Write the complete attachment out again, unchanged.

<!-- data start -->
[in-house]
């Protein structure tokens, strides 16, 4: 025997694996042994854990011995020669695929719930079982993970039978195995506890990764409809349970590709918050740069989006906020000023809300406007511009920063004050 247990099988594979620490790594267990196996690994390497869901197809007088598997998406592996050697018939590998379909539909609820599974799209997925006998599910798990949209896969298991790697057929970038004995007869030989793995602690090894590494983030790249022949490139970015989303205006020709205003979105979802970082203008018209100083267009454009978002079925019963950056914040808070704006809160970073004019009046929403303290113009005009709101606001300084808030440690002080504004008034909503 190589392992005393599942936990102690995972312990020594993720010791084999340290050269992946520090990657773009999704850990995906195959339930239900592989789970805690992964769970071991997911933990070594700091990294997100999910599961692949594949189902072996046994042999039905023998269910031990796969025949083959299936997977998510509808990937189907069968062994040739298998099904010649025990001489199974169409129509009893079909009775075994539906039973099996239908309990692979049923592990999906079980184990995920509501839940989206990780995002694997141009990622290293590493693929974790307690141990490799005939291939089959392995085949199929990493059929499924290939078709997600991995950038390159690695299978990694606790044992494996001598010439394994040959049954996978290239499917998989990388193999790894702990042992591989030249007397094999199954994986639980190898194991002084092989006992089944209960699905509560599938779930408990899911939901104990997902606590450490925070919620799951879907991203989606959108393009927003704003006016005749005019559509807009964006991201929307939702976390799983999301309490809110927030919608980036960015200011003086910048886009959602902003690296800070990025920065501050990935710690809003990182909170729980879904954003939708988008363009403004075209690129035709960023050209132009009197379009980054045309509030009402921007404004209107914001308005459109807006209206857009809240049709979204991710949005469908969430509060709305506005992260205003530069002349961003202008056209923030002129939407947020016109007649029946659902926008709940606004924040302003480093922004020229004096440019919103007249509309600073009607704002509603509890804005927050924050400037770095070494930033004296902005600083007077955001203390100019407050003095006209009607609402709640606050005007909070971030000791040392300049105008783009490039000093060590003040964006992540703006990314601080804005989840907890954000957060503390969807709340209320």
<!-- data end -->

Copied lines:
[in-house]
């Protein structure tokens, strides 16, 4: 025997694996042994854990011995020669695929719930079982993970039978195995506890990764409809349970590709918050740069989006906020000023809300406007511009920063004050 247990099988594979620490790594267990196996690994390497869901197809007088598997998406592996050697018939590998379909539909609820599974799209997925006998599910798990949209896969298991790697057929970038004995007869030989793995602690090894590494983030790249022949490139970015989303205006020709205003979105979802970082203008018209100083267009454009978002079925019963950056914040808070704006809160970073004019009046929403303290113009005009709101606001300084808030440690002080504004008034909503 190589392992005393599942936990102690995972312990020594993720010791084999340290050269992946520090990657773009999704850990995906195959339930239900592989789970805690992964769970071991997911933990070594700091990294997100999910599961692949594949189902072996046994042999039905023998269910031990796969025949083959299936997977998510509808990937189907069968062994040739298998099904010649025990001489199974169409129509009893079909009775075994539906039973099996239908309990692979049923592990999906079980184990995920509501839940989206990780995002694997141009990622290293590493693929974790307690141990490799005939291939089959392995085949199929990493059929499924290939078709997600991995950038390159690695299978990694606790044992494996001598010439394994040959049954996978290239499917998989990388193999790894702990042992591989030249007397094999199954994986639980190898194991002084092989006992089944209960699905509560599938779930408990899911939901104990997902606590450490925070919620799951879907991203989606959108393009927003704003006016005749005019559509807009964006991201929307939702976390799983999301309490809110927030919608980036960015200011003086910048886009959602902003690296800070990025920065501050990935710690809003990182909170729980879904954003939708988008363009403004075209690129035709960023050209132009009197379009980054045309509030009402921007404004209107914001308005459109807006209206857009809240049709979204991710949005469908969430509060709305506005992260205003530069002349961003202008056209923030002129939407947020016109007649029946659902926008709940606004924040302003480093922004020229004096440019919103007249509309600073009607704002509603509890804005927050924050400037770095070494930033004296902005600083007077955001203390100019407050003095006209009607609402709640606050005007909070971030000791040392300049105008783009490039000093060590003040964006992540703006990314601080804005989840907890954000957060503390969807709340209320």